8. ISO 9001:2015 clauses supporting each of the AESOP categories Assignment: 8.1 Operational Planning and Control 8.5.1a Control of Production and Service Provision (availability of documented information…) 8.5.6 Control of Changes 7.1.6 Organizational Knowledge Equipment: 7.1.1 Resources, General 7.1.3 Infrastructure 7.1.4 Environment for the Operation of Processes 8.5.1d Control of Production and Service Provision (use of suitable infrastructure and environment…) Obstacles: 6.1 Actions to Address Risks and Opportunities Personnel: 7.1.2 People 7.1.6 Organizational Knowledge 7.2 Competence 7.3 Awareness 8.5.1e Control of Production and Service Provision (appointment of competent/qualified persons…) Situation: 6.1 Actions to Address Risks and Opportunities 6.3 Planning of Changes 7.3 Awareness 8.5.1 Control of Production and Service Provision 8.5.6 Control of Changes 9.1 Monitoring, Measurement, Analysis, and Evaluation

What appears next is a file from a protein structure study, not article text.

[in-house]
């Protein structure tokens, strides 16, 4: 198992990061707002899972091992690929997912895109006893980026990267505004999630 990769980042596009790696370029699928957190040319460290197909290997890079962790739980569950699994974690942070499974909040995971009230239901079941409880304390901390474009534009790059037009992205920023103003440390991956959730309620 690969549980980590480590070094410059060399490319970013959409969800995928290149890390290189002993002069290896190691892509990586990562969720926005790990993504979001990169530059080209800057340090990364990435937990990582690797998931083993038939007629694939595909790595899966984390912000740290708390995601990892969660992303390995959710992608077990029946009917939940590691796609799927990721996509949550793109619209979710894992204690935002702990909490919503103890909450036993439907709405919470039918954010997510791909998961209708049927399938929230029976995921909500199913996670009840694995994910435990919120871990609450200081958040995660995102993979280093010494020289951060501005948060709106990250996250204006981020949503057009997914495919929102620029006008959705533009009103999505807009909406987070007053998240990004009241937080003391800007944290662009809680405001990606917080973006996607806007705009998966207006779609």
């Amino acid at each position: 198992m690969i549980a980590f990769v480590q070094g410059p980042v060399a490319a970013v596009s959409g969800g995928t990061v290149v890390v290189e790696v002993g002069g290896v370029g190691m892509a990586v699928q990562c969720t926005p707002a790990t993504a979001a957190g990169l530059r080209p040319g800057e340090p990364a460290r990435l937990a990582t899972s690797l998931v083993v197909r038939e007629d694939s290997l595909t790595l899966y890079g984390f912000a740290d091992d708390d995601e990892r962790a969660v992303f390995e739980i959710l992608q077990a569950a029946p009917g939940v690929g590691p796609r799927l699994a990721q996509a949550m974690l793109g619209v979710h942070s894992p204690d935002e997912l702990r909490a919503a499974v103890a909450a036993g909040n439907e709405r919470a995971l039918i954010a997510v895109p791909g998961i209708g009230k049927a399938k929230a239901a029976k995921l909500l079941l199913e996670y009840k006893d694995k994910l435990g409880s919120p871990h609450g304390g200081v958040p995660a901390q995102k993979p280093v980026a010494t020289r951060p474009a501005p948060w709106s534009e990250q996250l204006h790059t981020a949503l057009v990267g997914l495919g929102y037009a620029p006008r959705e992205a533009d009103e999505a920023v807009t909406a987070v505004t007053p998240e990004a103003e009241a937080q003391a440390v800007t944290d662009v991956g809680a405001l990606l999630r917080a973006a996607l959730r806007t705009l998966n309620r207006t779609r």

9. Another approach for preventing human error is reflected in Hierarchy of Control approach. Ranked from one to five, with one being the most effective, and five the least effective, management systems can focus actions to change latent conditions and remove opportunities for human error. The Hierarchy of Controls concept also appears in OHSAS 18001:2007 section 4.3.1, addressing health and safety management systems. In this context, Hierarchy of Controls is used to address human error. For each control discussed, the risk treatment equivalent from ISO 31000:2009 is identified in parenthesis. (Definitions below from Wikipedia) Elimination - Eliminating the hazard—physically removing it—is the most effective hazard control. For example, if employees must work high above the ground, the hazard can be eliminated by moving the piece they are working on to ground level to eliminate the need to work at heights. Substitution - Substitution, the second most effective hazard control, involves replacing something that produces a hazard (similar to elimination) with something that does not produce a hazard—for example, replacing lead based paint with acrylic paint. To be an effective control, the new material, process, etc. must not produce another hazard. Engineering controls - The third most effective means of controlling hazards is engineered controls. These do not eliminate hazards, but rather isolate people from hazards. Administrative controls - Administrative controls are changes to the way people work. Examples of administrative controls include procedure changes, employee training, and installation of signs and warning labels. Administrative controls do not remove hazards, but limit or prevent people's exposure to the hazards, such as completing road construction at night when fewer people are driving. Personal protective equipment - Personal protective equipment (PPE) is the least effective means of controlling hazards.